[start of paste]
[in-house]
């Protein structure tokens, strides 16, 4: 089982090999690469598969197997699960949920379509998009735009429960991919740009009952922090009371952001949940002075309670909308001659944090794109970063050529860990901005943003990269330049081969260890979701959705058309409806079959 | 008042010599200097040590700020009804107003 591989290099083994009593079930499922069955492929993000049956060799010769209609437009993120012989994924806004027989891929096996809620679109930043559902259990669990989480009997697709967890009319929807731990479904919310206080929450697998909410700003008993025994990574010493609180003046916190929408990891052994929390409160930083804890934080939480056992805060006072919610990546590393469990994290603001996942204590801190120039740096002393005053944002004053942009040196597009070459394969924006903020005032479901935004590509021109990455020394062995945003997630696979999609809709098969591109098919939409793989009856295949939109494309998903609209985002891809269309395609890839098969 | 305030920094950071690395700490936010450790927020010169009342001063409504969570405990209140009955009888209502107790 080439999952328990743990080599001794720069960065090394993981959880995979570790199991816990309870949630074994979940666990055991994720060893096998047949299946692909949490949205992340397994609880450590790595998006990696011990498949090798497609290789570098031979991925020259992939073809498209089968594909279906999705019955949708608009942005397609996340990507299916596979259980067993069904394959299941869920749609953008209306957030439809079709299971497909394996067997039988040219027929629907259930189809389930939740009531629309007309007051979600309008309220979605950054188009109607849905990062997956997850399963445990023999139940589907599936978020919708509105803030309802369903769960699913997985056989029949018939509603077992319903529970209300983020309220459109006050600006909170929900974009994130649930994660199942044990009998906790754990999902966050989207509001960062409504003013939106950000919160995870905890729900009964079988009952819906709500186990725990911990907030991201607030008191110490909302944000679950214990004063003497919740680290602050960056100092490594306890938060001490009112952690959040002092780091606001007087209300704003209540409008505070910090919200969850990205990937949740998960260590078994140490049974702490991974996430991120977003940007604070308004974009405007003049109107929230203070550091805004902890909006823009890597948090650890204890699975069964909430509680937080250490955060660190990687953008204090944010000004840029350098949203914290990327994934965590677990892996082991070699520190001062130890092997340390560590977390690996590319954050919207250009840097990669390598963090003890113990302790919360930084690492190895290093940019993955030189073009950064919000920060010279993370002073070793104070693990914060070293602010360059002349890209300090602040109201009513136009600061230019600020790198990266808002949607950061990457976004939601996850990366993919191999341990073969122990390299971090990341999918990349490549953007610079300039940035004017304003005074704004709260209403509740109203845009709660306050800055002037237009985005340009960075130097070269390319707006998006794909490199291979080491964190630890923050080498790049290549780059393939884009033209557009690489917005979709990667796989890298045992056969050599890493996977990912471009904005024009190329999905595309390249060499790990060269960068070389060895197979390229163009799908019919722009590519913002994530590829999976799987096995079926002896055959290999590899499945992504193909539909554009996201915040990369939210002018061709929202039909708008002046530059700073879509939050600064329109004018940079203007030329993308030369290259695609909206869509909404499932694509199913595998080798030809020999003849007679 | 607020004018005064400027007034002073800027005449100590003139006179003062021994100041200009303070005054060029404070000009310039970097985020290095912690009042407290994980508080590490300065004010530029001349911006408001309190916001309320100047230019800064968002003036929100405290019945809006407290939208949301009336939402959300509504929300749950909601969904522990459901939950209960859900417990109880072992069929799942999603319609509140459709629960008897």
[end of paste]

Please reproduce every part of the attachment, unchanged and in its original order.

[in-house]
């Protein structure tokens, strides 16, 4: 089982090999690469598969197997699960949920379509998009735009429960991919740009009952922090009371952001949940002075309670909308001659944090794109970063050529860990901005943003990269330049081969260890979701959705058309409806079959 | 008042010599200097040590700020009804107003 591989290099083994009593079930499922069955492929993000049956060799010769209609437009993120012989994924806004027989891929096996809620679109930043559902259990669990989480009997697709967890009319929807731990479904919310206080929450697998909410700003008993025994990574010493609180003046916190929408990891052994929390409160930083804890934080939480056992805060006072919610990546590393469990994290603001996942204590801190120039740096002393005053944002004053942009040196597009070459394969924006903020005032479901935004590509021109990455020394062995945003997630696979999609809709098969591109098919939409793989009856295949939109494309998903609209985002891809269309395609890839098969 | 305030920094950071690395700490936010450790927020010169009342001063409504969570405990209140009955009888209502107790 080439999952328990743990080599001794720069960065090394993981959880995979570790199991816990309870949630074994979940666990055991994720060893096998047949299946692909949490949205992340397994609880450590790595998006990696011990498949090798497609290789570098031979991925020259992939073809498209089968594909279906999705019955949708608009942005397609996340990507299916596979259980067993069904394959299941869920749609953008209306957030439809079709299971497909394996067997039988040219027929629907259930189809389930939740009531629309007309007051979600309008309220979605950054188009109607849905990062997956997850399963445990023999139940589907599936978020919708509105803030309802369903769960699913997985056989029949018939509603077992319903529970209300983020309220459109006050600006909170929900974009994130649930994660199942044990009998906790754990999902966050989207509001960062409504003013939106950000919160995870905890729900009964079988009952819906709500186990725990911990907030991201607030008191110490909302944000679950214990004063003497919740680290602050960056100092490594306890938060001490009112952690959040002092780091606001007087209300704003209540409008505070910090919200969850990205990937949740998960260590078994140490049974702490991974996430991120977003940007604070308004974009405007003049109107929230203070550091805004902890909006823009890597948090650890204890699975069964909430509680937080250490955060660190990687953008204090944010000004840029350098949203914290990327994934965590677990892996082991070699520190001062130890092997340390560590977390690996590319954050919207250009840097990669390598963090003890113990302790919360930084690492190895290093940019993955030189073009950064919000920060010279993370002073070793104070693990914060070293602010360059002349890209300090602040109201009513136009600061230019600020790198990266808002949607950061990457976004939601996850990366993919191999341990073969122990390299971090990341999918990349490549953007610079300039940035004017304003005074704004709260209403509740109203845009709660306050800055002037237009985005340009960075130097070269390319707006998006794909490199291979080491964190630890923050080498790049290549780059393939884009033209557009690489917005979709990667796989890298045992056969050599890493996977990912471009904005024009190329999905595309390249060499790990060269960068070389060895197979390229163009799908019919722009590519913002994530590829999976799987096995079926002896055959290999590899499945992504193909539909554009996201915040990369939210002018061709929202039909708008002046530059700073879509939050600064329109004018940079203007030329993308030369290259695609909206869509909404499932694509199913595998080798030809020999003849007679 | 607020004018005064400027007034002073800027005449100590003139006179003062021994100041200009303070005054060029404070000009310039970097985020290095912690009042407290994980508080590490300065004010530029001349911006408001309190916001309320100047230019800064968002003036929100405290019945809006407290939208949301009336939402959300509504929300749950909601969904522990459901939950209960859900417990109880072992069929799942999603319609509140459709629960008897």